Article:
Although it feels like ages since I completed my MBA at Duke’s Fuqua School of Business, that experience has never truly left me. It has shaped who I am, who I look up to and who I aspire to be.
As the Executive Director of Emcure Pharmaceuticals, I know just how challenging modern leadership can be. How I approach those problems, be they professional, social or personal, all derives in part from the skills and confidence I gained, and continue to gain, from my Fuqua MBA.
As both a woman and the director of an amazing pharmaceutical company, I was aghast to learn that according to the World Economic Forum, India ranks 150th out of 153 countries in terms of women’s health. Some 50 percent of Indian women are anemic, compared with only 6 percent of U.S. women. In a country that has exported the most brilliant technology experts, scientists and statisticians, 23 million Indian girls still drop out of school every year due to menstrual issues.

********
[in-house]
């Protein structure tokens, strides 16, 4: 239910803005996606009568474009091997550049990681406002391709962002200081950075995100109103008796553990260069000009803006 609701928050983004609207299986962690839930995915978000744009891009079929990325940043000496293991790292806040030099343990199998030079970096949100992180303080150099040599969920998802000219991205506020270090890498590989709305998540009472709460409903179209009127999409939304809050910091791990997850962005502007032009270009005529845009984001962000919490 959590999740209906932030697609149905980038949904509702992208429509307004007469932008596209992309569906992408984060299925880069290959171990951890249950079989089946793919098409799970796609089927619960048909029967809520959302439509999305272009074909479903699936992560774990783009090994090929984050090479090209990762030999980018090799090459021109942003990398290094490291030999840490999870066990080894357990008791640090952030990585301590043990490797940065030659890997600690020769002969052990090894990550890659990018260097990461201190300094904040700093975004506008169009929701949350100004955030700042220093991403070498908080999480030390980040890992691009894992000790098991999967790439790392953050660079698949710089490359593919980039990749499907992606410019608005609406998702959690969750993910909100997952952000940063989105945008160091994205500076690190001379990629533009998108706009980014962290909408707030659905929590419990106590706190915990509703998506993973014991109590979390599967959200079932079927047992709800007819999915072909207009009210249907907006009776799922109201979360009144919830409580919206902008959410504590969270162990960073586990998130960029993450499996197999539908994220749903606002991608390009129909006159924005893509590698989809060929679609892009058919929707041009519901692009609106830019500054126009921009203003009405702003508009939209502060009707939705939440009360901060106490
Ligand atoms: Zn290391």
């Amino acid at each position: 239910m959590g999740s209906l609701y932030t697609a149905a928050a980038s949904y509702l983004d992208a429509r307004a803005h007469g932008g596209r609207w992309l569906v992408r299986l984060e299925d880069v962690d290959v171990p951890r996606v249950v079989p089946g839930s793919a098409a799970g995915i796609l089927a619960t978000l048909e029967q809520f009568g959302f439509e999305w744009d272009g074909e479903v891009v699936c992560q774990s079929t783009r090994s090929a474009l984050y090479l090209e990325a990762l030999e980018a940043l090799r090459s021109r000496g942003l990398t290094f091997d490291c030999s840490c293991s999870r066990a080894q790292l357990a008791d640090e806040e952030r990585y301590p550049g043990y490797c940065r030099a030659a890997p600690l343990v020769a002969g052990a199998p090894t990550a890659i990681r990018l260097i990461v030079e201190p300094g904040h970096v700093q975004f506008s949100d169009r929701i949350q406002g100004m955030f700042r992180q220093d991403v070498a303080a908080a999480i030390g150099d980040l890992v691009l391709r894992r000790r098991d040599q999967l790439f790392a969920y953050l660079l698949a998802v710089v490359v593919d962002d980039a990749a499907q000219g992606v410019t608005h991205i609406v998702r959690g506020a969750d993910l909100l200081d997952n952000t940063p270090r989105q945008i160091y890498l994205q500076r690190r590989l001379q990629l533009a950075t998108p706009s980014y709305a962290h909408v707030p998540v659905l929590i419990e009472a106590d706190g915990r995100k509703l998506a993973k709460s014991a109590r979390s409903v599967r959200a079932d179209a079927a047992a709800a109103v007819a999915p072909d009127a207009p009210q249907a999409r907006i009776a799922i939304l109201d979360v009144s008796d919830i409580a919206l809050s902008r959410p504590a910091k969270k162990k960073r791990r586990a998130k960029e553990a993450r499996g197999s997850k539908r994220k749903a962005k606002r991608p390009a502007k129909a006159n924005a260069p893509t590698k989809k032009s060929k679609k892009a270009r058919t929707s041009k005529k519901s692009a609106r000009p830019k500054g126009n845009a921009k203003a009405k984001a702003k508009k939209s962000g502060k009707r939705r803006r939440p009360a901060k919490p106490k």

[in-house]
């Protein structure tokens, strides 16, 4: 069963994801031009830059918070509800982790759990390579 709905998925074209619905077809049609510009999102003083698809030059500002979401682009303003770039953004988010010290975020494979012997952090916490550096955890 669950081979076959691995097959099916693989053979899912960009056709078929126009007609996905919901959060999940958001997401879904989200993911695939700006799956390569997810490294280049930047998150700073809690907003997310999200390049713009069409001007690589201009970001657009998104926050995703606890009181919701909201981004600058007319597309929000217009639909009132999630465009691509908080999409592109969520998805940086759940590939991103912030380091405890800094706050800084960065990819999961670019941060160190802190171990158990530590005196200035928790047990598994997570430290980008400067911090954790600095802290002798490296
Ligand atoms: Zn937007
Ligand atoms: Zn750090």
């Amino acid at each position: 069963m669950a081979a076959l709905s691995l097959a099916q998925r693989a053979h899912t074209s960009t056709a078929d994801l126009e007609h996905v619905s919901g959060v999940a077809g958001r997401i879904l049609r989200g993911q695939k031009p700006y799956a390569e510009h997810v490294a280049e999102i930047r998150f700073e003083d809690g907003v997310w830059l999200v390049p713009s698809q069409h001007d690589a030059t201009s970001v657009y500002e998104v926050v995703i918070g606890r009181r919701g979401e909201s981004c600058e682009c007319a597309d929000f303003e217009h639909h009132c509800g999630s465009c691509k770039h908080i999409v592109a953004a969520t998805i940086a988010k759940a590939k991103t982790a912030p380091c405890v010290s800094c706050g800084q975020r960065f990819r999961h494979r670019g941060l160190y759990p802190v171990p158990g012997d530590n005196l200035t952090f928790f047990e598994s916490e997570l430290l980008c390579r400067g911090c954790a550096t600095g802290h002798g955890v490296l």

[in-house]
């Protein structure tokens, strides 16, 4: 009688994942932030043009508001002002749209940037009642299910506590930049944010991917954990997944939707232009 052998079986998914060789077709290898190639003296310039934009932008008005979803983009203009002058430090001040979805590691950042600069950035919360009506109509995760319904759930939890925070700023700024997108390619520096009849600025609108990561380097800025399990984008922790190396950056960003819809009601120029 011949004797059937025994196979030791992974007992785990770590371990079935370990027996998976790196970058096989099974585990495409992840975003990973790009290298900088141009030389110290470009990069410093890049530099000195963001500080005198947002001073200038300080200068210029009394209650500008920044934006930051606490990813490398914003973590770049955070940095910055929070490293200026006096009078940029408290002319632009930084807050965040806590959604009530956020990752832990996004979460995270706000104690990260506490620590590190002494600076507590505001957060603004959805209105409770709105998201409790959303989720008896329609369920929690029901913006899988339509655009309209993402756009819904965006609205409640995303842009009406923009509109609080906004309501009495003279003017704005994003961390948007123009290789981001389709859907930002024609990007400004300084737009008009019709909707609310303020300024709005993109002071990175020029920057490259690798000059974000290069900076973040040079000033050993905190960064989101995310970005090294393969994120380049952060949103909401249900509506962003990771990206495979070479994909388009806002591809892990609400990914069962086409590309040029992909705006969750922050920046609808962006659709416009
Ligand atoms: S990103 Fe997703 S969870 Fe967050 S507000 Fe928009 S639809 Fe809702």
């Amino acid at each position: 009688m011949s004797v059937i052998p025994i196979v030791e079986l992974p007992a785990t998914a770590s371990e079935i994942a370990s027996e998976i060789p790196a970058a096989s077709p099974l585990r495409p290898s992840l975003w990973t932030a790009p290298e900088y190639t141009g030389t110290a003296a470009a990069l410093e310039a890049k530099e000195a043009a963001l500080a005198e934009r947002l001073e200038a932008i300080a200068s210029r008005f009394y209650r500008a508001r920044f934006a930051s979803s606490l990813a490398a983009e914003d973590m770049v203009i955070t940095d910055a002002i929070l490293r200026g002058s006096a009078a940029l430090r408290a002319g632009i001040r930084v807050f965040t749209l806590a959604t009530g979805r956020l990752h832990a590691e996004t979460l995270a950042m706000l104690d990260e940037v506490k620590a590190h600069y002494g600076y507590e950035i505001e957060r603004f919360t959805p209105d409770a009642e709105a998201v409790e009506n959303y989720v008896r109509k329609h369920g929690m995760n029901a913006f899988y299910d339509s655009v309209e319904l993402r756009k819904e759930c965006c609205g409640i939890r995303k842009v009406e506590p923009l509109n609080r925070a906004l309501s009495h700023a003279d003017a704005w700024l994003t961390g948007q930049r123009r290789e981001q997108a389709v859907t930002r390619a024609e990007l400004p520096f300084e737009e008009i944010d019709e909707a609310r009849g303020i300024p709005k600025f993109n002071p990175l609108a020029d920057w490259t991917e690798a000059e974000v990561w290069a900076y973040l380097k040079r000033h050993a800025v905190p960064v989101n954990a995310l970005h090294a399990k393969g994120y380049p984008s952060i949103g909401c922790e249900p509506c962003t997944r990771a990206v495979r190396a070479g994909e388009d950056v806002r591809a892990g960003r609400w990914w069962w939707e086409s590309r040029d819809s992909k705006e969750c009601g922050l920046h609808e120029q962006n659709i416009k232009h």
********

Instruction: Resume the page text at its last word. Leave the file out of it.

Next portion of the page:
That’s when I decided that we need to prioritize women’s health. We need to begin having candid conversations around these issues, while providing basic but accurate information to dispel various myths in simple, layman’s terms. From this realization emerged the idea of India’s first-of-its-kind talk show on women’s health titled “Uncondition Yourself with Namita.”